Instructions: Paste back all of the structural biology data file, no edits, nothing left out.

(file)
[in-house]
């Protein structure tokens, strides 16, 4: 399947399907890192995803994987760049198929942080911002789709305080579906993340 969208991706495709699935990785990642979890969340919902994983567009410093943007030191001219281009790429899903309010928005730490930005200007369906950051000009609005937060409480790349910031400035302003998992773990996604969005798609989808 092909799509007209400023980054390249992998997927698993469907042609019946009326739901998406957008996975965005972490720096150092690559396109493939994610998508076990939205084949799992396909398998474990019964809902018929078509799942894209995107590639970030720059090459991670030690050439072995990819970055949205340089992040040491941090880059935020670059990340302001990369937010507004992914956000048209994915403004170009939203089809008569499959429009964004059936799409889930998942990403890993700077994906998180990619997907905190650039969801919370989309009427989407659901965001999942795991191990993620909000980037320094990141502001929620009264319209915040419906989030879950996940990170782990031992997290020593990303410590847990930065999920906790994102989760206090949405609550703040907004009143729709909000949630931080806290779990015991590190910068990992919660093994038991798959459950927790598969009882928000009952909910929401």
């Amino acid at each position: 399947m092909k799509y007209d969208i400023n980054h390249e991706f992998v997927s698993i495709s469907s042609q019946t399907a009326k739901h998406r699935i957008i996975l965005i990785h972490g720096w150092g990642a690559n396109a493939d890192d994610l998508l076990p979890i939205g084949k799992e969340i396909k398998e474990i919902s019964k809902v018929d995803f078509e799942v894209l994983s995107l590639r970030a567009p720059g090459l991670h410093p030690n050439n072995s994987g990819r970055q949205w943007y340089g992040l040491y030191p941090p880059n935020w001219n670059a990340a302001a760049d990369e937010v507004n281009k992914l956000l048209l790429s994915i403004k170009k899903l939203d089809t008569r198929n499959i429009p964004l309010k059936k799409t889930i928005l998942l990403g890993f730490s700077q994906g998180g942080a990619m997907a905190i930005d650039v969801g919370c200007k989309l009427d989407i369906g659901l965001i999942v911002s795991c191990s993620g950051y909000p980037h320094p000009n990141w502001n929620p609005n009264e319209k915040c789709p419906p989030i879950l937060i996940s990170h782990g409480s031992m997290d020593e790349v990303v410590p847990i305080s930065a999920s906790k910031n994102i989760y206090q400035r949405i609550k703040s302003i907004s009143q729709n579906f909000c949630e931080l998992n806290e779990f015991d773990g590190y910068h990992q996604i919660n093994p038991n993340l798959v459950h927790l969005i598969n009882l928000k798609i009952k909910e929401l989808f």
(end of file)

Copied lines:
[in-house]
């Protein structure tokens, strides 16, 4: 399947399907890192995803994987760049198929942080911002789709305080579906993340 969208991706495709699935990785990642979890969340919902994983567009410093943007030191001219281009790429899903309010928005730490930005200007369906950051000009609005937060409480790349910031400035302003998992773990996604969005798609989808 092909799509007209400023980054390249992998997927698993469907042609019946009326739901998406957008996975965005972490720096150092690559396109493939994610998508076990939205084949799992396909398998474990019964809902018929078509799942894209995107590639970030720059090459991670030690050439072995990819970055949205340089992040040491941090880059935020670059990340302001990369937010507004992914956000048209994915403004170009939203089809008569499959429009964004059936799409889930998942990403890993700077994906998180990619997907905190650039969801919370989309009427989407659901965001999942795991191990993620909000980037320094990141502001929620009264319209915040419906989030879950996940990170782990031992997290020593990303410590847990930065999920906790994102989760206090949405609550703040907004009143729709909000949630931080806290779990015991590190910068990992919660093994038991798959459950927790598969009882928000009952909910929401």
């Amino acid at each position: 399947m092909k799509y007209d969208i400023n980054h390249e991706f992998v997927s698993i495709s469907s042609q019946t399907a009326k739901h998406r699935i957008i996975l965005i990785h972490g720096w150092g990642a690559n396109a493939d890192d994610l998508l076990p979890i939205g084949k799992e969340i396909k398998e474990i919902s019964k809902v018929d995803f078509e799942v894209l994983s995107l590639r970030a567009p720059g090459l991670h410093p030690n050439n072995s994987g990819r970055q949205w943007y340089g992040l040491y030191p941090p880059n935020w001219n670059a990340a302001a760049d990369e937010v507004n281009k992914l956000l048209l790429s994915i403004k170009k899903l939203d089809t008569r198929n499959i429009p964004l309010k059936k799409t889930i928005l998942l990403g890993f730490s700077q994906g998180g942080a990619m997907a905190i930005d650039v969801g919370c200007k989309l009427d989407i369906g659901l965001i999942v911002s795991c191990s993620g950051y909000p980037h320094p000009n990141w502001n929620p609005n009264e319209k915040c789709p419906p989030i879950l937060i996940s990170h782990g409480s031992m997290d020593e790349v990303v410590p847990i305080s930065a999920s906790k910031n994102i989760y206090q400035r949405i609550k703040s302003i907004s009143q729709n579906f909000c949630e931080l998992n806290e779990f015991d773990g590190y910068h990992q996604i919660n093994p038991n993340l798959v459950h927790l969005i598969n009882l928000k798609i009952k909910e929401l989808f």